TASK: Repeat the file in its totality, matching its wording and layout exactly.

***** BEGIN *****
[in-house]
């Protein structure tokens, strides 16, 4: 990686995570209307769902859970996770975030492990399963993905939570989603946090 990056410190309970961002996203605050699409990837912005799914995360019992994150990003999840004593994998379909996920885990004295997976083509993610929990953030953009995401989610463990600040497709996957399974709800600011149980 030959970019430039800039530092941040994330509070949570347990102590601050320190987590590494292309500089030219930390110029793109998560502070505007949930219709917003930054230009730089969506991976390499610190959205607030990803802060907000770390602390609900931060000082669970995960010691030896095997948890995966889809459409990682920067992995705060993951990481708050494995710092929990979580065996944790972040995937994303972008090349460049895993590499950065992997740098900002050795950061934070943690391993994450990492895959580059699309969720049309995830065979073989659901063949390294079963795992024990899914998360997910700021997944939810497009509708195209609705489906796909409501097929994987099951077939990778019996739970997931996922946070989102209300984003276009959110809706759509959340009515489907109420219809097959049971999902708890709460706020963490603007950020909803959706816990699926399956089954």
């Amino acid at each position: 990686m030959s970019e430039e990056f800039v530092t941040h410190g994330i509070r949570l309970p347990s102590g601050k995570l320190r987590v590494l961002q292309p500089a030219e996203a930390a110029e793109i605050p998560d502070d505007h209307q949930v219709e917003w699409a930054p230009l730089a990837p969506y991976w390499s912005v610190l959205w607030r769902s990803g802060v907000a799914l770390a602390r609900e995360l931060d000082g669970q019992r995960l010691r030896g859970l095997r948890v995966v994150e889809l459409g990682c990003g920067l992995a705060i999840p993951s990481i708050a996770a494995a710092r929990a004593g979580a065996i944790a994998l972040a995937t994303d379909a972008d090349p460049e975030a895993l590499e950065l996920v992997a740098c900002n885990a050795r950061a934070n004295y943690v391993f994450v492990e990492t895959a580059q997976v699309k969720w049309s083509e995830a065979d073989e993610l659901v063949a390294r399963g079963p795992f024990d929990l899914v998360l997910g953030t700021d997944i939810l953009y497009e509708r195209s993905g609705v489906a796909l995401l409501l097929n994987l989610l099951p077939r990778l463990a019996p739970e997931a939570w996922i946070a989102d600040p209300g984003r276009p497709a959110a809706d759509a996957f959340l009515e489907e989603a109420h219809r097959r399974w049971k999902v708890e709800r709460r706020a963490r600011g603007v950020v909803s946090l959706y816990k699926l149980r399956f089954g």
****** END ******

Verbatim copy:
[in-house]
């Protein structure tokens, strides 16, 4: 990686995570209307769902859970996770975030492990399963993905939570989603946090 990056410190309970961002996203605050699409990837912005799914995360019992994150990003999840004593994998379909996920885990004295997976083509993610929990953030953009995401989610463990600040497709996957399974709800600011149980 030959970019430039800039530092941040994330509070949570347990102590601050320190987590590494292309500089030219930390110029793109998560502070505007949930219709917003930054230009730089969506991976390499610190959205607030990803802060907000770390602390609900931060000082669970995960010691030896095997948890995966889809459409990682920067992995705060993951990481708050494995710092929990979580065996944790972040995937994303972008090349460049895993590499950065992997740098900002050795950061934070943690391993994450990492895959580059699309969720049309995830065979073989659901063949390294079963795992024990899914998360997910700021997944939810497009509708195209609705489906796909409501097929994987099951077939990778019996739970997931996922946070989102209300984003276009959110809706759509959340009515489907109420219809097959049971999902708890709460706020963490603007950020909803959706816990699926399956089954």
């Amino acid at each position: 990686m030959s970019e430039e990056f800039v530092t941040h410190g994330i509070r949570l309970p347990s102590g601050k995570l320190r987590v590494l961002q292309p500089a030219e996203a930390a110029e793109i605050p998560d502070d505007h209307q949930v219709e917003w699409a930054p230009l730089a990837p969506y991976w390499s912005v610190l959205w607030r769902s990803g802060v907000a799914l770390a602390r609900e995360l931060d000082g669970q019992r995960l010691r030896g859970l095997r948890v995966v994150e889809l459409g990682c990003g920067l992995a705060i999840p993951s990481i708050a996770a494995a710092r929990a004593g979580a065996i944790a994998l972040a995937t994303d379909a972008d090349p460049e975030a895993l590499e950065l996920v992997a740098c900002n885990a050795r950061a934070n004295y943690v391993f994450v492990e990492t895959a580059q997976v699309k969720w049309s083509e995830a065979d073989e993610l659901v063949a390294r399963g079963p795992f024990d929990l899914v998360l997910g953030t700021d997944i939810l953009y497009e509708r195209s993905g609705v489906a796909l995401l409501l097929n994987l989610l099951p077939r990778l463990a019996p739970e997931a939570w996922i946070a989102d600040p209300g984003r276009p497709a959110a809706d759509a996957f959340l009515e489907e989603a109420h219809r097959r399974w049971k999902v708890e709800r709460r706020a963490r600011g603007v950020v909803s946090l959706y816990k699926l149980r399956f089954g």